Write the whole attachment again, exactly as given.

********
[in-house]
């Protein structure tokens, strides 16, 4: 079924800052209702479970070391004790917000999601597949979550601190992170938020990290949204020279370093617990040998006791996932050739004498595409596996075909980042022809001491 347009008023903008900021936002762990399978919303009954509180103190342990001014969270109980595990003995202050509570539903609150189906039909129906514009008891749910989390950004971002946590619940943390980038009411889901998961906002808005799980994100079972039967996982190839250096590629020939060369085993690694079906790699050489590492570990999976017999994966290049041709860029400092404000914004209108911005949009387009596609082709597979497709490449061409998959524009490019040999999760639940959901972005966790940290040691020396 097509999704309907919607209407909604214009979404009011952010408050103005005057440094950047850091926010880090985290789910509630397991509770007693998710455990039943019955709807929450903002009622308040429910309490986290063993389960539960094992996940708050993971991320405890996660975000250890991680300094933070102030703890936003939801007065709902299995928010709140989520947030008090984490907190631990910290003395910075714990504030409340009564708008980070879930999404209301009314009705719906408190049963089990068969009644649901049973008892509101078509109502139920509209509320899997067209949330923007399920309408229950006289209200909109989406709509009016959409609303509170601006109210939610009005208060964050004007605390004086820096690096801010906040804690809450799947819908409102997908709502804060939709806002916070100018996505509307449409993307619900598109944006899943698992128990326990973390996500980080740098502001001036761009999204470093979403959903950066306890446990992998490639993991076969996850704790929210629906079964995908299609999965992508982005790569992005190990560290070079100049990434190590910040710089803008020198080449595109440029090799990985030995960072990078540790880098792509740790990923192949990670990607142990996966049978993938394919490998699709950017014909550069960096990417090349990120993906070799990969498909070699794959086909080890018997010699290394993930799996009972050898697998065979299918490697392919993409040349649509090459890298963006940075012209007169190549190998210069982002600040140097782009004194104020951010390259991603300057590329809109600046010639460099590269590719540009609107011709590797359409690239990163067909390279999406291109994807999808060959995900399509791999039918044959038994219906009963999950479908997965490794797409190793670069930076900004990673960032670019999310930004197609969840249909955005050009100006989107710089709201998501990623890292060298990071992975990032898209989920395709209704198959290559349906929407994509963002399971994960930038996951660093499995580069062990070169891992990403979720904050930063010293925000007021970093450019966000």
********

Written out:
[in-house]
């Protein structure tokens, strides 16, 4: 079924800052209702479970070391004790917000999601597949979550601190992170938020990290949204020279370093617990040998006791996932050739004498595409596996075909980042022809001491 347009008023903008900021936002762990399978919303009954509180103190342990001014969270109980595990003995202050509570539903609150189906039909129906514009008891749910989390950004971002946590619940943390980038009411889901998961906002808005799980994100079972039967996982190839250096590629020939060369085993690694079906790699050489590492570990999976017999994966290049041709860029400092404000914004209108911005949009387009596609082709597979497709490449061409998959524009490019040999999760639940959901972005966790940290040691020396 097509999704309907919607209407909604214009979404009011952010408050103005005057440094950047850091926010880090985290789910509630397991509770007693998710455990039943019955709807929450903002009622308040429910309490986290063993389960539960094992996940708050993971991320405890996660975000250890991680300094933070102030703890936003939801007065709902299995928010709140989520947030008090984490907190631990910290003395910075714990504030409340009564708008980070879930999404209301009314009705719906408190049963089990068969009644649901049973008892509101078509109502139920509209509320899997067209949330923007399920309408229950006289209200909109989406709509009016959409609303509170601006109210939610009005208060964050004007605390004086820096690096801010906040804690809450799947819908409102997908709502804060939709806002916070100018996505509307449409993307619900598109944006899943698992128990326990973390996500980080740098502001001036761009999204470093979403959903950066306890446990992998490639993991076969996850704790929210629906079964995908299609999965992508982005790569992005190990560290070079100049990434190590910040710089803008020198080449595109440029090799990985030995960072990078540790880098792509740790990923192949990670990607142990996966049978993938394919490998699709950017014909550069960096990417090349990120993906070799990969498909070699794959086909080890018997010699290394993930799996009972050898697998065979299918490697392919993409040349649509090459890298963006940075012209007169190549190998210069982002600040140097782009004194104020951010390259991603300057590329809109600046010639460099590269590719540009609107011709590797359409690239990163067909390279999406291109994807999808060959995900399509791999039918044959038994219906009963999950479908997965490794797409190793670069930076900004990673960032670019999310930004197609969840249909955005050009100006989107710089709201998501990623890292060298990071992975990032898209989920395709209704198959290559349906929407994509963002399971994960930038996951660093499995580069062990070169891992990403979720904050930063010293925000007021970093450019966000």